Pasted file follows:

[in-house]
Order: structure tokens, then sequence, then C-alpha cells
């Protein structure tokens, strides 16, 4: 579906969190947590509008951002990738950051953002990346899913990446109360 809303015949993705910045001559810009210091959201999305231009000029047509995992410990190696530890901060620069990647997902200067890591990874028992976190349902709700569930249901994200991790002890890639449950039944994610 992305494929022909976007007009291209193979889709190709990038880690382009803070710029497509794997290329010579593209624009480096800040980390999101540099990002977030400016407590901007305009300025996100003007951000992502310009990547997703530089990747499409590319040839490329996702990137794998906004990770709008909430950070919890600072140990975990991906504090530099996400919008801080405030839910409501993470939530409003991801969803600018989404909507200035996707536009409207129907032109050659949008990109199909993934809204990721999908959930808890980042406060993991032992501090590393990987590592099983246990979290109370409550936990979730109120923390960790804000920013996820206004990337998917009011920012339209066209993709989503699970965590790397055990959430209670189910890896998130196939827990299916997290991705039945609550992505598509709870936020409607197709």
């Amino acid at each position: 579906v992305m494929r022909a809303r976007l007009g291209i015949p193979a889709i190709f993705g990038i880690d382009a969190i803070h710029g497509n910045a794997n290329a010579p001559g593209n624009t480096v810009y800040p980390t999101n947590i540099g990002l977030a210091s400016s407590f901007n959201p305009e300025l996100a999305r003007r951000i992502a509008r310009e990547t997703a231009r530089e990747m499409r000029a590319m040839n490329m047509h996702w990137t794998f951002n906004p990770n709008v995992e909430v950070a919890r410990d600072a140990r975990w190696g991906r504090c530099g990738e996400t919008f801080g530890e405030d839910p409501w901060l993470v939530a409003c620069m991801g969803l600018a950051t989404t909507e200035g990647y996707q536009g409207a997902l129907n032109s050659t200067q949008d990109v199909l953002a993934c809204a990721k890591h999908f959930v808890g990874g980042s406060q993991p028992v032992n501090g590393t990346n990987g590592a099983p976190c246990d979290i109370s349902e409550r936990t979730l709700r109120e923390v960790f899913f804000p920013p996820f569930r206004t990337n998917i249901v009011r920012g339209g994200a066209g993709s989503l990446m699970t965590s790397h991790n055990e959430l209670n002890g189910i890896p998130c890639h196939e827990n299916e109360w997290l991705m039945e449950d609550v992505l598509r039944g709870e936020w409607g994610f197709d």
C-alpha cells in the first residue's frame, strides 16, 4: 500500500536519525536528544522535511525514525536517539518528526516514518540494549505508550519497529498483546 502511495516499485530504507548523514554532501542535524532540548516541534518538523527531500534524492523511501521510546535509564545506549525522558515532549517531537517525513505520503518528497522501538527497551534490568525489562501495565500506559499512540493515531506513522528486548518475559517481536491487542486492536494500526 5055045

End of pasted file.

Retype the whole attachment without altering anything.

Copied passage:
[in-house]
Order: structure tokens, then sequence, then C-alpha cells
């Protein structure tokens, strides 16, 4: 579906969190947590509008951002990738950051953002990346899913990446109360 809303015949993705910045001559810009210091959201999305231009000029047509995992410990190696530890901060620069990647997902200067890591990874028992976190349902709700569930249901994200991790002890890639449950039944994610 992305494929022909976007007009291209193979889709190709990038880690382009803070710029497509794997290329010579593209624009480096800040980390999101540099990002977030400016407590901007305009300025996100003007951000992502310009990547997703530089990747499409590319040839490329996702990137794998906004990770709008909430950070919890600072140990975990991906504090530099996400919008801080405030839910409501993470939530409003991801969803600018989404909507200035996707536009409207129907032109050659949008990109199909993934809204990721999908959930808890980042406060993991032992501090590393990987590592099983246990979290109370409550936990979730109120923390960790804000920013996820206004990337998917009011920012339209066209993709989503699970965590790397055990959430209670189910890896998130196939827990299916997290991705039945609550992505598509709870936020409607197709």
């Amino acid at each position: 579906v992305m494929r022909a809303r976007l007009g291209i015949p193979a889709i190709f993705g990038i880690d382009a969190i803070h710029g497509n910045a794997n290329a010579p001559g593209n624009t480096v810009y800040p980390t999101n947590i540099g990002l977030a210091s400016s407590f901007n959201p305009e300025l996100a999305r003007r951000i992502a509008r310009e990547t997703a231009r530089e990747m499409r000029a590319m040839n490329m047509h996702w990137t794998f951002n906004p990770n709008v995992e909430v950070a919890r410990d600072a140990r975990w190696g991906r504090c530099g990738e996400t919008f801080g530890e405030d839910p409501w901060l993470v939530a409003c620069m991801g969803l600018a950051t989404t909507e200035g990647y996707q536009g409207a997902l129907n032109s050659t200067q949008d990109v199909l953002a993934c809204a990721k890591h999908f959930v808890g990874g980042s406060q993991p028992v032992n501090g590393t990346n990987g590592a099983p976190c246990d979290i109370s349902e409550r936990t979730l709700r109120e923390v960790f899913f804000p920013p996820f569930r206004t990337n998917i249901v009011r920012g339209g994200a066209g993709s989503l990446m699970t965590s790397h991790n055990e959430l209670n002890g189910i890896p998130c890639h196939e827990n299916e109360w997290l991705m039945e449950d609550v992505l598509r039944g709870e936020w409607g994610f197709d």
C-alpha cells in the first residue's frame, strides 16, 4: 500500500536519525536528544522535511525514525536517539518528526516514518540494549505508550519497529498483546 502511495516499485530504507548523514554532501542535524532540548516541534518538523527531500534524492523511501521510546535509564545506549525522558515532549517531537517525513505520503518528497522501538527497551534490568525489562501495565500506559499512540493515531506513522528486548518475559517481536491487542486492536494500526 5055045